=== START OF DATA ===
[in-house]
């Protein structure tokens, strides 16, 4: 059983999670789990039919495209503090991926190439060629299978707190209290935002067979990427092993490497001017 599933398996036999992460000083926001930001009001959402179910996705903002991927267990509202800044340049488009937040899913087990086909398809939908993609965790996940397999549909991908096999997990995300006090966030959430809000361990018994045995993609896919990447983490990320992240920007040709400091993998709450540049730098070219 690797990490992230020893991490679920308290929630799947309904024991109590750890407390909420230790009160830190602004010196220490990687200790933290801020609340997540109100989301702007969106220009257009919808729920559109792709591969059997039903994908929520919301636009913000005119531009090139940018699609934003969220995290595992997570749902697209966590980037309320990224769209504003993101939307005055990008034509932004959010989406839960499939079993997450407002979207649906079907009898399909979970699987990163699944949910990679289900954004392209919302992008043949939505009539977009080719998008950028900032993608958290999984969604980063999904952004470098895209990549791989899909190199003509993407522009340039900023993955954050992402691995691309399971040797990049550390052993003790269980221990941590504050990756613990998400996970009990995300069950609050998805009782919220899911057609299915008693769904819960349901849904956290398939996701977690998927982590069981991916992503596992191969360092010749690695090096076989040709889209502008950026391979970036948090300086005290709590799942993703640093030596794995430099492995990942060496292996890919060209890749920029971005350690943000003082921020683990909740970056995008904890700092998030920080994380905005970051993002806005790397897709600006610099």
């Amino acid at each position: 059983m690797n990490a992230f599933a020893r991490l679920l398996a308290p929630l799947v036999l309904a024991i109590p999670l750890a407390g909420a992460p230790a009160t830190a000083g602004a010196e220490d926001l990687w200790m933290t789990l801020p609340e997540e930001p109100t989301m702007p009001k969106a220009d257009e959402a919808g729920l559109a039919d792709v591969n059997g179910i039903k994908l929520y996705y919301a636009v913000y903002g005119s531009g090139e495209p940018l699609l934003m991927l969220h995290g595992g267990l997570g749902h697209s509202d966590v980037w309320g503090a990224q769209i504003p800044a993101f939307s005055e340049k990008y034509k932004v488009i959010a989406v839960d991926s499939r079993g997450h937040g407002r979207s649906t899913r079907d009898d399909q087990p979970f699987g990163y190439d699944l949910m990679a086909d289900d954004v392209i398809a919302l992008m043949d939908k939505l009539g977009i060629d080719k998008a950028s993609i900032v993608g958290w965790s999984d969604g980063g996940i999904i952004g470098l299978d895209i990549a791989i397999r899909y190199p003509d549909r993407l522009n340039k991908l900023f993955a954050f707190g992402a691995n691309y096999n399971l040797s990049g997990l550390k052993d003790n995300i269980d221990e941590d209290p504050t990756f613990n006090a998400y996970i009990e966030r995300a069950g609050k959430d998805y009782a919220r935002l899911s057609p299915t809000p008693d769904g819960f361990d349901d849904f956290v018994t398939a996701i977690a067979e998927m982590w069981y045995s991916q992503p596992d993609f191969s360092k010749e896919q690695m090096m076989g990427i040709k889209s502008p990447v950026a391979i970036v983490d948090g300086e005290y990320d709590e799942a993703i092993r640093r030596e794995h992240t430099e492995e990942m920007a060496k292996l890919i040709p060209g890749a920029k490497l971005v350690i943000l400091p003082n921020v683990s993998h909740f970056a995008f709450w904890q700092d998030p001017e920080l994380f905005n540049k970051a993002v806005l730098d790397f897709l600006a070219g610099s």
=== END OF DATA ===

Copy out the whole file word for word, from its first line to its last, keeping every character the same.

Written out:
[in-house]
């Protein structure tokens, strides 16, 4: 059983999670789990039919495209503090991926190439060629299978707190209290935002067979990427092993490497001017 599933398996036999992460000083926001930001009001959402179910996705903002991927267990509202800044340049488009937040899913087990086909398809939908993609965790996940397999549909991908096999997990995300006090966030959430809000361990018994045995993609896919990447983490990320992240920007040709400091993998709450540049730098070219 690797990490992230020893991490679920308290929630799947309904024991109590750890407390909420230790009160830190602004010196220490990687200790933290801020609340997540109100989301702007969106220009257009919808729920559109792709591969059997039903994908929520919301636009913000005119531009090139940018699609934003969220995290595992997570749902697209966590980037309320990224769209504003993101939307005055990008034509932004959010989406839960499939079993997450407002979207649906079907009898399909979970699987990163699944949910990679289900954004392209919302992008043949939505009539977009080719998008950028900032993608958290999984969604980063999904952004470098895209990549791989899909190199003509993407522009340039900023993955954050992402691995691309399971040797990049550390052993003790269980221990941590504050990756613990998400996970009990995300069950609050998805009782919220899911057609299915008693769904819960349901849904956290398939996701977690998927982590069981991916992503596992191969360092010749690695090096076989040709889209502008950026391979970036948090300086005290709590799942993703640093030596794995430099492995990942060496292996890919060209890749920029971005350690943000003082921020683990909740970056995008904890700092998030920080994380905005970051993002806005790397897709600006610099």
């Amino acid at each position: 059983m690797n990490a992230f599933a020893r991490l679920l398996a308290p929630l799947v036999l309904a024991i109590p999670l750890a407390g909420a992460p230790a009160t830190a000083g602004a010196e220490d926001l990687w200790m933290t789990l801020p609340e997540e930001p109100t989301m702007p009001k969106a220009d257009e959402a919808g729920l559109a039919d792709v591969n059997g179910i039903k994908l929520y996705y919301a636009v913000y903002g005119s531009g090139e495209p940018l699609l934003m991927l969220h995290g595992g267990l997570g749902h697209s509202d966590v980037w309320g503090a990224q769209i504003p800044a993101f939307s005055e340049k990008y034509k932004v488009i959010a989406v839960d991926s499939r079993g997450h937040g407002r979207s649906t899913r079907d009898d399909q087990p979970f699987g990163y190439d699944l949910m990679a086909d289900d954004v392209i398809a919302l992008m043949d939908k939505l009539g977009i060629d080719k998008a950028s993609i900032v993608g958290w965790s999984d969604g980063g996940i999904i952004g470098l299978d895209i990549a791989i397999r899909y190199p003509d549909r993407l522009n340039k991908l900023f993955a954050f707190g992402a691995n691309y096999n399971l040797s990049g997990l550390k052993d003790n995300i269980d221990e941590d209290p504050t990756f613990n006090a998400y996970i009990e966030r995300a069950g609050k959430d998805y009782a919220r935002l899911s057609p299915t809000p008693d769904g819960f361990d349901d849904f956290v018994t398939a996701i977690a067979e998927m982590w069981y045995s991916q992503p596992d993609f191969s360092k010749e896919q690695m090096m076989g990427i040709k889209s502008p990447v950026a391979i970036v983490d948090g300086e005290y990320d709590e799942a993703i092993r640093r030596e794995h992240t430099e492995e990942m920007a060496k292996l890919i040709p060209g890749a920029k490497l971005v350690i943000l400091p003082n921020v683990s993998h909740f970056a995008f709450w904890q700092d998030p001017e920080l994380f905005n540049k970051a993002v806005l730098d790397f897709l600006a070219g610099s």